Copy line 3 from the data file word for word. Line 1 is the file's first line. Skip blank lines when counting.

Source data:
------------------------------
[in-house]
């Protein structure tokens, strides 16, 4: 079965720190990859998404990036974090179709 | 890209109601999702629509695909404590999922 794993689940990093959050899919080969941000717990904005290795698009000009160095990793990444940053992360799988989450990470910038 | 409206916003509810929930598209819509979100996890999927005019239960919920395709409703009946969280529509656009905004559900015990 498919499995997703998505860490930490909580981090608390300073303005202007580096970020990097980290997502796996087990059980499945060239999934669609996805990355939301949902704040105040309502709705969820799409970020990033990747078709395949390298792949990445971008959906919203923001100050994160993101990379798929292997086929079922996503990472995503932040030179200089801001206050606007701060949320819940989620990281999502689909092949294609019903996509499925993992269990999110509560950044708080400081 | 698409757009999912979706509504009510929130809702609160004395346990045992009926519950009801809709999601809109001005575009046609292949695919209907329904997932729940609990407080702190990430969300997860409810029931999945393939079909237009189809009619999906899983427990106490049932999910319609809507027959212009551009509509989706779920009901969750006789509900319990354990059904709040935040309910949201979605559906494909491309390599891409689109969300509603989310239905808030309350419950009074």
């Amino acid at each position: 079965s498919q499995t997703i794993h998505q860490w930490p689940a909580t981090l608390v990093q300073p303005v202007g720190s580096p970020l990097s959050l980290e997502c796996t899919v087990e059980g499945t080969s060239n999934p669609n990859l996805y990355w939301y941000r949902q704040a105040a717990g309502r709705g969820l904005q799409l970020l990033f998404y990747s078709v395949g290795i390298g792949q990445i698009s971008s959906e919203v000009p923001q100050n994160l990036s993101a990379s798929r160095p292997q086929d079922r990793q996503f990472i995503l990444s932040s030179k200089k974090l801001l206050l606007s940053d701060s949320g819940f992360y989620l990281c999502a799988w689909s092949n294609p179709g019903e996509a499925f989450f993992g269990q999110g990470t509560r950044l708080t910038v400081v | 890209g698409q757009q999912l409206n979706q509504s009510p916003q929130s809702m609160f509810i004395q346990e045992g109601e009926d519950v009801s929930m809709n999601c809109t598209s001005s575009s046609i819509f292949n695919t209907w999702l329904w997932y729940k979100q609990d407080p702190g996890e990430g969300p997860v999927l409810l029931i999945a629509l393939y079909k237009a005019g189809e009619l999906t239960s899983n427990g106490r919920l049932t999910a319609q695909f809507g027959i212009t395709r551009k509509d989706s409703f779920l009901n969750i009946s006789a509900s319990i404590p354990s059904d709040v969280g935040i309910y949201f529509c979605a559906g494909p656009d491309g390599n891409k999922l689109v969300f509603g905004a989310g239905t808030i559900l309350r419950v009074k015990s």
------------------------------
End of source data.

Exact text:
């Amino acid at each position: 079965s498919q499995t997703i794993h998505q860490w930490p689940a909580t981090l608390v990093q300073p303005v202007g720190s580096p970020l990097s959050l980290e997502c796996t899919v087990e059980g499945t080969s060239n999934p669609n990859l996805y990355w939301y941000r949902q704040a105040a717990g309502r709705g969820l904005q799409l970020l990033f998404y990747s078709v395949g290795i390298g792949q990445i698009s971008s959906e919203v000009p923001q100050n994160l990036s993101a990379s798929r160095p292997q086929d079922r990793q996503f990472i995503l990444s932040s030179k200089k974090l801001l206050l606007s940053d701060s949320g819940f992360y989620l990281c999502a799988w689909s092949n294609p179709g019903e996509a499925f989450f993992g269990q999110g990470t509560r950044l708080t910038v400081v | 890209g698409q757009q999912l409206n979706q509504s009510p916003q929130s809702m609160f509810i004395q346990e045992g109601e009926d519950v009801s929930m809709n999601c809109t598209s001005s575009s046609i819509f292949n695919t209907w999702l329904w997932y729940k979100q609990d407080p702190g996890e990430g969300p997860v999927l409810l029931i999945a629509l393939y079909k237009a005019g189809e009619l999906t239960s899983n427990g106490r919920l049932t999910a319609q695909f809507g027959i212009t395709r551009k509509d989706s409703f779920l009901n969750i009946s006789a509900s319990i404590p354990s059904d709040v969280g935040i309910y949201f529509c979605a559906g494909p656009d491309g390599n891409k999922l689109v969300f509603g905004a989310g239905t808030i559900l309350r419950v009074k015990s």